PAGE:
Within the pipeline, all of the reads from each set of files will be considered and labeled as one read group. Read group names are taken from the first read in the fastq:

@A01044:19:HLYKFDRXX:1:2101:4291:1000 1:N:0:ACTCAGAC

will produce a RG in the bam:

@RG     ID:A01044:19:HLYKFDRXX:1        SM:sample_1        LB:A01044:19:HLYKFDRXX:1__sample_1 PL:ILLUMINA

Single fastq input

In this situation, there is only one set of reads per sample, the metadata file will look very similar to one of the rows from above. There will be one read group in the final bam file.

Split fastq input

In this case, multiple fastq files (in rows) for each sample can be given. In this example, there are two sets of fastqs for sample_1 that were run on two separate lanes. Note that the sample ID is the same for both rows:

Metadata Table with split fastqs
sample_name technology fastq_PE1_path fastq_barcode_path fastq_PE2_path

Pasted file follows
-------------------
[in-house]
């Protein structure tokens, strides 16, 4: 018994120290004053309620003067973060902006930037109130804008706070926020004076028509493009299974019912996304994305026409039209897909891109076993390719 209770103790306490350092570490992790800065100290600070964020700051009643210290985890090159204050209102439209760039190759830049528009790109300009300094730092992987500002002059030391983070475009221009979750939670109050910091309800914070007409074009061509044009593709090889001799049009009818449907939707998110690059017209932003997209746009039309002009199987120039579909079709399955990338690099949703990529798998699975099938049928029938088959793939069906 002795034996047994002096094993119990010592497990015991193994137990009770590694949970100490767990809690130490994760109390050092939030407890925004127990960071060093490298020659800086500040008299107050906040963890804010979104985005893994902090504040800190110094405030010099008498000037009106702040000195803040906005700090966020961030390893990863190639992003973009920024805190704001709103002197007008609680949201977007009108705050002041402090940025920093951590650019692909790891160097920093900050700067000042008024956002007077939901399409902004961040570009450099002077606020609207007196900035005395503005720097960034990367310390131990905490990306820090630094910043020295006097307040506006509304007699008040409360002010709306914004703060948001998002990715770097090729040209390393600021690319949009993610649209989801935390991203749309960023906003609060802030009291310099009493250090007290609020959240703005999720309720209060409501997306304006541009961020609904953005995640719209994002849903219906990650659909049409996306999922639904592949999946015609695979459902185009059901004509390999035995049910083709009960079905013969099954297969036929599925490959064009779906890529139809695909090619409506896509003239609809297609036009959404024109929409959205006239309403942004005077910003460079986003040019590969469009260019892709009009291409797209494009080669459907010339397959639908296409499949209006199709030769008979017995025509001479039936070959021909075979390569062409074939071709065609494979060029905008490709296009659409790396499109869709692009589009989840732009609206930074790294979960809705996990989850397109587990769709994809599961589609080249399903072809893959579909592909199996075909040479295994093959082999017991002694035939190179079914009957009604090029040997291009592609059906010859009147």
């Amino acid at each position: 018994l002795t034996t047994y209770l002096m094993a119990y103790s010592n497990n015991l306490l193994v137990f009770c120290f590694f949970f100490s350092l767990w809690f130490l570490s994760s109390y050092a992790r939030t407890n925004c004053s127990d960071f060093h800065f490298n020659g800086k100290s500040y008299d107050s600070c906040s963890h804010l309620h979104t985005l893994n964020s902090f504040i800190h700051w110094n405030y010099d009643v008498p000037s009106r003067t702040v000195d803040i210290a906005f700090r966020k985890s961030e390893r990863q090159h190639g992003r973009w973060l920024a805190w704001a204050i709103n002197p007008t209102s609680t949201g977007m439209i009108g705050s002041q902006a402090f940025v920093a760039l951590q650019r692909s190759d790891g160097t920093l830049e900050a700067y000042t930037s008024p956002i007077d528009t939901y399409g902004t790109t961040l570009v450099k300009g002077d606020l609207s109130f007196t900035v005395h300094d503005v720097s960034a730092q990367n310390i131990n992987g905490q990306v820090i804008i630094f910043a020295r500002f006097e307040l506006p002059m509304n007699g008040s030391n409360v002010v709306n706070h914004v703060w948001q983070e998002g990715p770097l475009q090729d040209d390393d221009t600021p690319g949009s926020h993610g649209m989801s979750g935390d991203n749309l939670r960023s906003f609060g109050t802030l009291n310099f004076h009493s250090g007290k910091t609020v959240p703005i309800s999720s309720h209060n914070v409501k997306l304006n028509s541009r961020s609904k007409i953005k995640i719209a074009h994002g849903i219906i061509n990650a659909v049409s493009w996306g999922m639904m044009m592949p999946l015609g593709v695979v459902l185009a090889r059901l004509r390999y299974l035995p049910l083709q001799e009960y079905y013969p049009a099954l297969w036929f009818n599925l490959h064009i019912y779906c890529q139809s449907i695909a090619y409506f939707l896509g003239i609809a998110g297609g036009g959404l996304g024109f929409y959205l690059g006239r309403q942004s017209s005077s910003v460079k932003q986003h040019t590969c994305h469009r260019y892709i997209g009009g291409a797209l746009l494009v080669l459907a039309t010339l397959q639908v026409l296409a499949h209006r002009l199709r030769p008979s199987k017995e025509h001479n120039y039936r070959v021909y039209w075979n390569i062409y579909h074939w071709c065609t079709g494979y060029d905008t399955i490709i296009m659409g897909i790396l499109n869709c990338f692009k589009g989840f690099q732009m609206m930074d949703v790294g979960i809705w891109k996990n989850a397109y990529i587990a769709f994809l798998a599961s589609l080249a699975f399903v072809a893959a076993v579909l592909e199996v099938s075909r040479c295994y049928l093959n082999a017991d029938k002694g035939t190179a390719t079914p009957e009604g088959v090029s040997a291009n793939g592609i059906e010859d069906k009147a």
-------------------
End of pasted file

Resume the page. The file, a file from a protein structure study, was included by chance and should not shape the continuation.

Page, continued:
sample_1 standard sample_1_S1_L001_R1_001.fastq.gz sample_1_S1_L001_R2_001.fastq.gz sample_1_S1_L001_R3_001.fastq.gz
sample_1 standard sample_1_S1_L002_R1_001.fastq.gz sample_1_S1_L002_R2_001.fastq.gz sample_1_S1_L002_R3_001.fastq.gz

In this situation, each set of fastqs will be processed separately for the barcode correction, barcode addition to the fastq comment field, adaptor trimming, and mapping steps. Following mapping, each mapped bam is merged and duplicates are marked using the full data. Downstream steps are done with the merged data.

Generating the metadata file

Note that there is an easy way to create the metadata from the file paths for each sample by using the following bash command (expand to view). Special thanks here to Gert Hulselmans for expanding the capabilities of this function.

metadata generator
create_atac_metadata () {
    local sample="${1}";
    local technology="${2}";
    local fastq_prefix="${3}";
    local read_labels="${4}";
    if [ "${sample}" == "header" ]; then
        printf 'sample_name\ttechnology\tfastq_PE1_path\tfastq_barcode_path\tfastq_PE2_path\n';
        return 0;
    if [ ${#@} -ne 4 ] ; then
        printf 'Usage: create_atac_metadata sample technology fastq_prefix read_labels\n\n';
        printf 'Arguments:\n';
        printf '    sample:       sample name\n';
        printf '    technology:   "standard", "hydrop_3x96", "hydrop_2x384", or "biorad"\n';
        printf '    fastq_prefix: path prefix to FASTQ files.\n';